Results for “dylan”
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Saturday assorted links

1. Update on the Colorado drone swarms — it seems not the military.

2. History blog written by a sixth grader.

3. Couples meet less and less in college.

4. AI version of a CWT with Paul Graham.

5. Uzbekistan offers $3000 to visitors (from low-risk countries) who contract Covid there.

6. “Chinese writers in interviews usually reference Dickens and Tolstoy and Carver more often than they reference their peers.

7. More new T-cell results.

Sunday assorted links

1. Unpacking current Covid trends.

2. Which foreigners has New Zealand let in and not let in?

3. “I document that societies whose ancestors jointly practiced irrigation agriculture historically have stronger collectivist norms today.

4. Why contact tracing is not going well in New York City (NYT).

5. “Bill Pagel, 78, owns both of Bob Dylan’s childhood homes as well as his highchair. He explains it like this: “End-stage collecting is when you start collecting houses right before you’re committed.””  Tweet link here.

Which figures from 1968/1969 look good in retrospect?

Andrew writes to me:

I just wanted to propose a question for your blog, which I’ve read since it launched. Given how the current atmosphere seems a bit like 1968, I was curious who you think comes out of 1968 looking good (or bad) in retrospect. I’m particularly interested in people at universities (my own case), but I’d be curious in general.

A former professor of mine (George Kateb) claimed that my generation (born 1970) was embarrassed by the sixties and I guess particularly by the more radical parts. That’s my impression as well and I assumed that the more radical parts of the sixties and the intellectuals who went along with them would come out looking the worst in retrospect. Is this right? Whose position at the time looks most “correct” today?

It is tough, if only because so many people from both parties then were bad on the Vietnam War issue.  Here are a few who, in my judgment, came out of the era looking good, in no particular order:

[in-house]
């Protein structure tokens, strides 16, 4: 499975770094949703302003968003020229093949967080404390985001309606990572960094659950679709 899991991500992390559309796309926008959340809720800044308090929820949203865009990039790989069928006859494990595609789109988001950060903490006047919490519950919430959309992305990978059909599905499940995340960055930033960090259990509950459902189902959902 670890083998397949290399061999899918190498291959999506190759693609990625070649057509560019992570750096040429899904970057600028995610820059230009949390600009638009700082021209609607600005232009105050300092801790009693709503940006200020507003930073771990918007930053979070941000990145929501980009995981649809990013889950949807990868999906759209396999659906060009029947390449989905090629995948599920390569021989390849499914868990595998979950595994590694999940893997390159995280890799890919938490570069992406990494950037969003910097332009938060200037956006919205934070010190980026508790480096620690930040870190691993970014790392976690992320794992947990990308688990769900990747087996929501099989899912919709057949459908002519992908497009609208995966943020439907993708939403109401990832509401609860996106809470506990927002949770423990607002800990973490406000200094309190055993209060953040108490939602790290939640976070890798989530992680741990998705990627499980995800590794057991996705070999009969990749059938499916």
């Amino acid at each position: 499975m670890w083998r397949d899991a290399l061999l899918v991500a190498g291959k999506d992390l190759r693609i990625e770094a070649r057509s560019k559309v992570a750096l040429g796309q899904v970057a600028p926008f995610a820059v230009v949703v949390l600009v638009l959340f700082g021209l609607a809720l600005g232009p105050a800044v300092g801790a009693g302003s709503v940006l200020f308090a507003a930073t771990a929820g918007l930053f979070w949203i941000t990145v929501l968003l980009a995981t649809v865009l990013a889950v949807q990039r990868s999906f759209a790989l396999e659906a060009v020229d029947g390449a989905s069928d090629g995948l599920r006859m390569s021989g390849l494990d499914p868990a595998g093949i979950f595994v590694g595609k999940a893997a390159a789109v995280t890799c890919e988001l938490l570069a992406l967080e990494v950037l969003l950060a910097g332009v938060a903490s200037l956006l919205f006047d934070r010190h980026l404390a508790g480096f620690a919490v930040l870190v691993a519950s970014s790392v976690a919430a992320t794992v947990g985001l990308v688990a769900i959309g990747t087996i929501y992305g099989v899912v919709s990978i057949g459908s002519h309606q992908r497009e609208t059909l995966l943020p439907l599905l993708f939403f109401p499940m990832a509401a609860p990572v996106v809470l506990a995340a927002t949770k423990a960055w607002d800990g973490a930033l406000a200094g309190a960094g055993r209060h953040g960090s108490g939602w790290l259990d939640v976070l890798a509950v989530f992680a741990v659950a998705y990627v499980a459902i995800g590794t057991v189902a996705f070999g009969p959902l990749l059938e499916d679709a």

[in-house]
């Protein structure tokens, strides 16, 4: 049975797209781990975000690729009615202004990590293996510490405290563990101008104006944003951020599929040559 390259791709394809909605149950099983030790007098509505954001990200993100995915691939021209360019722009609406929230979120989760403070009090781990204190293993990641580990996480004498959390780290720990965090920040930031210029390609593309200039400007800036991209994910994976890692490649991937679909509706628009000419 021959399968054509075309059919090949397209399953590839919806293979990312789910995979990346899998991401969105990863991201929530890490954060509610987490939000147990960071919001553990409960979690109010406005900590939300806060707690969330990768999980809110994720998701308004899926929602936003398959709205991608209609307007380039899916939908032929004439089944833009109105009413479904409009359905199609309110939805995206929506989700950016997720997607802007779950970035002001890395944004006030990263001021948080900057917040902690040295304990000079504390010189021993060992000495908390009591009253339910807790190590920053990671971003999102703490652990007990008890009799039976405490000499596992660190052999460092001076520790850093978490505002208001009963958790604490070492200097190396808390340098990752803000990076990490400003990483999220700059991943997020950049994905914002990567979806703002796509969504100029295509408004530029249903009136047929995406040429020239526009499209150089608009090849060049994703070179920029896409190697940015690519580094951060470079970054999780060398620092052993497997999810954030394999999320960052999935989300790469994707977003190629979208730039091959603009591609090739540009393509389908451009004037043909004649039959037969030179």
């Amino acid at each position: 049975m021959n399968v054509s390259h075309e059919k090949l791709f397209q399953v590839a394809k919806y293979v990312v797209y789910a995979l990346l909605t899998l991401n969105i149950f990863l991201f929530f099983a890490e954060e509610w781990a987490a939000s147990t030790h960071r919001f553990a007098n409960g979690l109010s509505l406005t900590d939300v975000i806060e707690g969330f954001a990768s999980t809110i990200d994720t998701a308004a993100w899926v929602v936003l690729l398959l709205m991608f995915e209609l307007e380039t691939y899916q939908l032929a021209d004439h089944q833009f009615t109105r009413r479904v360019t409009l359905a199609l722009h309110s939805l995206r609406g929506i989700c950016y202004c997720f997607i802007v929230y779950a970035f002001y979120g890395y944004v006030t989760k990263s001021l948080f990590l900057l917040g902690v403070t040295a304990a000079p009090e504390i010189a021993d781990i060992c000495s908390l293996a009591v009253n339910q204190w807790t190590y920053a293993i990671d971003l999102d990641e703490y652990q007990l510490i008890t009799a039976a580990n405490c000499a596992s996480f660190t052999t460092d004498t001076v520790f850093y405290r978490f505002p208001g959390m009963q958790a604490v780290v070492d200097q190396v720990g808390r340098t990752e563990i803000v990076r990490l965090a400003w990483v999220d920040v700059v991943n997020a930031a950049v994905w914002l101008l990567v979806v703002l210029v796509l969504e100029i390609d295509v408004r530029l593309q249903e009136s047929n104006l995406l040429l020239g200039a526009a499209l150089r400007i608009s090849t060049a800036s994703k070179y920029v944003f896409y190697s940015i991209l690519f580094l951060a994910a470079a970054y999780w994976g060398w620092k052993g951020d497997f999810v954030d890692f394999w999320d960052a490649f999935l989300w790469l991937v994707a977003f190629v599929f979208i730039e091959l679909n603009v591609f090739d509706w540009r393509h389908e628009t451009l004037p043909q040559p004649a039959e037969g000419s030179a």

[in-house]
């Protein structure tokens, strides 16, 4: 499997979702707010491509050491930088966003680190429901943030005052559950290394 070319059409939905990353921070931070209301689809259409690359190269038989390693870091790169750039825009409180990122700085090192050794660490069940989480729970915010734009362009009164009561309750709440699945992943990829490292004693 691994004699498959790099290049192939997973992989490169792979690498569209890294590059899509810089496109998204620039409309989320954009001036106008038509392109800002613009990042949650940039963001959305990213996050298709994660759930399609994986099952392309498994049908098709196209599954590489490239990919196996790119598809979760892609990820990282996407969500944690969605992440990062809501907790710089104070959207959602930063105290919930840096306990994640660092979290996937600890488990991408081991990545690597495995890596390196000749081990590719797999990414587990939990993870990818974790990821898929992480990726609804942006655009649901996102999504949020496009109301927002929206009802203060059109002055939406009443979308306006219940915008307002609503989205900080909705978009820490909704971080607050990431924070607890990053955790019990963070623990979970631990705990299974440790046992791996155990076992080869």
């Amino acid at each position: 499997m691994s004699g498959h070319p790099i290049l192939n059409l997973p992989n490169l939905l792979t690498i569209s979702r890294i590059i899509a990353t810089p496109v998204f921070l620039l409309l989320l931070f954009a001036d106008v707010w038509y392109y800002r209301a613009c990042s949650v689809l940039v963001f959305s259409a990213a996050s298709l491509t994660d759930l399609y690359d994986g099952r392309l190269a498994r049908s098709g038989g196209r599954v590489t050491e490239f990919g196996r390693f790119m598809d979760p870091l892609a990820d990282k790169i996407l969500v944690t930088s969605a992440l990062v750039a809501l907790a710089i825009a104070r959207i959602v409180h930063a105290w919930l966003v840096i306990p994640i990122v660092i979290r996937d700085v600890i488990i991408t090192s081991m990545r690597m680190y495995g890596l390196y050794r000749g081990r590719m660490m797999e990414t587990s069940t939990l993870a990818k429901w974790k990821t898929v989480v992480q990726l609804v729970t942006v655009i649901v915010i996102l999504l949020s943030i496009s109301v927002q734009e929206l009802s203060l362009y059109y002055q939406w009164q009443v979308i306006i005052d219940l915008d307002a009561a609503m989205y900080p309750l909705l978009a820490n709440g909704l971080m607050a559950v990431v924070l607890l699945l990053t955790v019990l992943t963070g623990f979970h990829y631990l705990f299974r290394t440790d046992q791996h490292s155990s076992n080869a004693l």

1. Kareem-Abdul Jabbar (then Lew Alcindor), Billie Jean-King, and Curt Flood.

2. Bob Dylan: pro-civil rights and anti-war, and for all of his phases he never went in for the bad, crazy stuff.

3. Paul McCartney: universalist, anti-war, neoliberal integrationist, and the saner part of the Beatles.  Some minus points on the drugs front, however.

4. Julian Bond.  And a variety of other civil rights leaders, but MLK not living long enough to “fit” the question as stated.

5. Harry Edwards (who?).

6. Seán Lemass (who?)  Elsewhere across the waters there is Raymond Aron.

7. Marshall McLuhan

9. Lucille Ball

9. Gene Roddenberry and the rest of Star Trek, including the script writers.

10. Thomas Pynchon: So many others look bad, at least he knew not to say too much or to hang around for too long.

11. Ayn Rand.  With qualifications on a number of fronts, but yes.  She was in fact good on the major issues of those years.

12. These people from the Bay Area.  They are not public figures, but still they deserve mention.

Who else?

Notes: Marxists, Maoists, and advocates of violence are not going to win.  There were plenty of excellent economists back then, but most had a different focus than commenting on the major events of those years, and if memory serves (please correct me if I am wrong) Milton Friedman’s very meritorious anti-draft work came slightly later.  I would have to reread the major feminist book authors to pick the best one, but I do mean for at least one to be on the list, I am simply not sure at the moment which one.  Ralph Nader too?  The astronauts?  They knew to keep their mouths shut once they were finished.

New Emergent Ventures winners, ninth cohort

Mikko Packalen, with co-authors, fellow in Progress Studies, Associate Professor of Economics, University of Waterloo, to improve science, in particular to study superior methods for improving systems of science citation.  Here is some previous MR coverage of his work.

Daniel Gallardo Albarrán, post doc at Wageningen University, Netherlands, for historical research on European and other policy responses to plagues.

Anna Steingold, Barnard College, general career support and to investigate small business successes and failure in New York City.

Fasih Zulfiqar, Karachi, Pakistan, home schooled and #1 economics student on the Pakistan national exam.  For the study of economics in college and general career support.

Dylan White, living in Dubai, philosophy and tutor background, to start a podcast on travel and tourism during pandemic times.

Sarvasv Kulpati, Singapore, about to start UC Berkeley (if possible), interested in education and technology.

Bekhzod Khoshimov, Ph.d. candidate at the University of Wisconsin, Madison, Wisconsin School of Business, for the study of entrepreneurship and to develop his podcast matters related to political economy and also Uzbekistan and Russia.  Here is his interview with James Robinson.

Richard Davis requests

Here are some answers, I put his questions — from Request for Requests – in bold:

Melancholy among academics.